942 F.3d 874 (9th Cir. 2019), 15-73514, Szonyi v. Barr
|Citation:||942 F.3d 874|
|Party Name:||Istvan SZONYI, Petitioner, v. William P. BARR, Acting Attorney General, Respondent.|
|Attorney:||David Timothy Raimer (argued), Jones Day, Washington, D.C.; Meir Feder, Jones Day, New York, New York; for Petitioner. Leslie McKay (argued) and Bryan S. Beier, Senior Litigation Counsel; Terri J. Scadron and John W. Blakeley, Assistant Directors; Joseph H. Hunt, Assistant Attorney General; Offic...|
|Judge Panel:||Before: Raymond C. Fisher, Richard R. Clifton, and Consuelo M. Callahan, Circuit Judges. Dissent to Order by Judge Collins; Opinion by Judge Clifton; Dissent by Judge Fisher COLLINS, Circuit Judge, with whom BEA, Circuit Judge, joins, dissenting from denial of rehearing en banc: CLIFTON, Circuit ...|
|Case Date:||February 13, 2019|
|Court:||United States Courts of Appeals, Court of Appeals for the Ninth Circuit|
Argued and Submitted October 10, 2018 Portland, Oregon
Amended November 13, 2019
David Timothy Raimer (argued), Jones Day, Washington, D.C.; Meir Feder, Jones Day, New York, New York; for Petitioner.
Leslie McKay (argued) and Bryan S. Beier, Senior Litigation Counsel; Terri J. Scadron and John W. Blakeley, Assistant Directors; Joseph H. Hunt, Assistant Attorney General; Office of Immigration Litigation, Civil Division, United States Department of Justice, Washington, D.C.; for Respondent.
Jennifer Lee Koh and Andrew Michael Knapp, Western State College of Law, Irvine, California, for Amicus Curiae American Immigration Lawyers Association.
On Petition for Review of an Order of the Board of Immigration Appeals, Agency No. AXXX-XX7-327
Before: Raymond C. Fisher, Richard R. Clifton, and Consuelo M. Callahan, Circuit Judges.
Dissent to Order by Judge Collins; Opinion by Judge Clifton; Dissent by Judge Fisher
The panel filed: 1) an order amending its prior opinion, denying panel rehearing, and denying, on behalf of the court, rehearing en banc; and 2) an amended opinion denying Istvan Szonyi's petition for review of a decision of the Board of Immigration Appeals.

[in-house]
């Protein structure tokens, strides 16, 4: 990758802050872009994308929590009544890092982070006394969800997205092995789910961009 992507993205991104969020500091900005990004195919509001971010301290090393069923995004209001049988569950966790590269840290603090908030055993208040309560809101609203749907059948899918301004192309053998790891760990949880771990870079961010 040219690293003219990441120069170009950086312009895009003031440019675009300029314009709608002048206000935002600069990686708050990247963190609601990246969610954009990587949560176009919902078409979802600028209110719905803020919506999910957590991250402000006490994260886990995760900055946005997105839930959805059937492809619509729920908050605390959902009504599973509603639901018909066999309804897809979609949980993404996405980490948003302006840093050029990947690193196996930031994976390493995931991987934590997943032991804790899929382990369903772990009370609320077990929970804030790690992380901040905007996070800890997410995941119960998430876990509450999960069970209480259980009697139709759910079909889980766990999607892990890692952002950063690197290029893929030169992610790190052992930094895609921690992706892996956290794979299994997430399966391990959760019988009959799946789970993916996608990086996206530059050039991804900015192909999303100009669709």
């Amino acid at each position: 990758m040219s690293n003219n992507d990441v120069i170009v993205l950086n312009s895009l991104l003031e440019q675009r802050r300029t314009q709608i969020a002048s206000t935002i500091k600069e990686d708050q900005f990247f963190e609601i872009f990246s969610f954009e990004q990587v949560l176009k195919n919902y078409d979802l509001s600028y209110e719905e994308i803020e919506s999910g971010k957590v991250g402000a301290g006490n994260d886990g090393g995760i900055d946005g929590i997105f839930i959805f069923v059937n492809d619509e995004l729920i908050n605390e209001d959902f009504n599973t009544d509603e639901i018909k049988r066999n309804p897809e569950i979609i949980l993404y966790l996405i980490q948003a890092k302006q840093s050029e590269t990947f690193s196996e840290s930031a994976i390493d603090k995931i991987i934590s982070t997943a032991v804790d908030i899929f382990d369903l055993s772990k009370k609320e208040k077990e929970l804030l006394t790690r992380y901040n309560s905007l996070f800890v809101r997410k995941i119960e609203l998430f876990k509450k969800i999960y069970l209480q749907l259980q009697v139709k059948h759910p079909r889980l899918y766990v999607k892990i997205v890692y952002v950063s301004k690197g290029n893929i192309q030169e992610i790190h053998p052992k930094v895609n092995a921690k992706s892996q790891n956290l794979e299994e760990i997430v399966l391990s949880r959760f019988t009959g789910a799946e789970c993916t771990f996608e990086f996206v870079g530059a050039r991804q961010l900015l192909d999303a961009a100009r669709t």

In the amended opinion, the panel upheld the BIA's interpretation of the phrase, "single scheme of criminal misconduct," which operates as an exception to the ground of removal, under 8 U.S.C. § 1227(a)(2)(A)(ii), for a person who has been convicted of "two or more crimes involving moral turpitude, not arising out of a single scheme of criminal misconduct."
In Matter of Adetiba, 20 I. & N. Dec. 506 (BIA 1992), the BIA affirmed the following interpretation of the phrase "single scheme of criminal misconduct": "when an alien has performed an act, which, in and of itself, constitutes a complete, individual, and distinct crime, he is deportable when he again commits such an act, even though one may closely follow the other, be similar in character, and even be part of an overall plan of criminal misconduct." The BIA said that it would apply this interpretation in all circuits except those that had adopted more expansive interpretations. That exception applied to this circuit, whose previous interpretation of the phrase encompassed distinct crimes that were part of the same overall plan. However, in Matter of Islam, 25 I. & N. Dec. 637 (BIA 2011), the BIA announced that it would apply the interpretation from Matter of Adetiba in all circuits.
Szonyi, a lawful permanent resident, forced three women to commit sexual acts under threat of violence over a five- to six-hour period. For those acts, Szonyi pled guilty to two counts of oral copulation in violation of California Penal Code § 288a(c) and two counts of sexual penetration with a foreign object in violation of California Penal Code § 289. Based on these offenses, the BIA ultimately concluded that Szonyi was removable because his crimes did not arise out of a single scheme under BIA precedent.
The panel rejected Szonyi's argument that this court's precedent forecloses the BIA's interpretation of the phrase "single scheme of criminal misconduct," upholding the BIA's interpretation under principles of deference under Chevron U.S.A., Inc. v. Nat. Res. Def. Council, Inc., 467 U.S. 837 (1984). As a preliminary matter, the panel concluded that, because the BIA's position appeared to be set based on its opinion in Matter of Islam at the time of Szonyi's proceedings, Szonyi did not have to exhaust his challenge to the BIA's interpretation.
Observing that, under Nat'l Cable & Telecomms. Ass'n v. Brand X Internet Servs., 545 U.S. 967 (2005), the court does not defer, under Chevron, where a prior court decision holds that its construction follows from the unambiguous terms of the statute, the panel concluded that no circuit precedent held that the text of the statute unambiguously foreclosed the BIA's interpretation here. The panel also rejected Szonyi's contentions that the BIA's interpretation was impermissible based on congressional intent and constitutional avoidance. With respect to the latter issue, the panel explained that the Supreme Court's recent vagueness jurisprudence is distinguishable from the present case.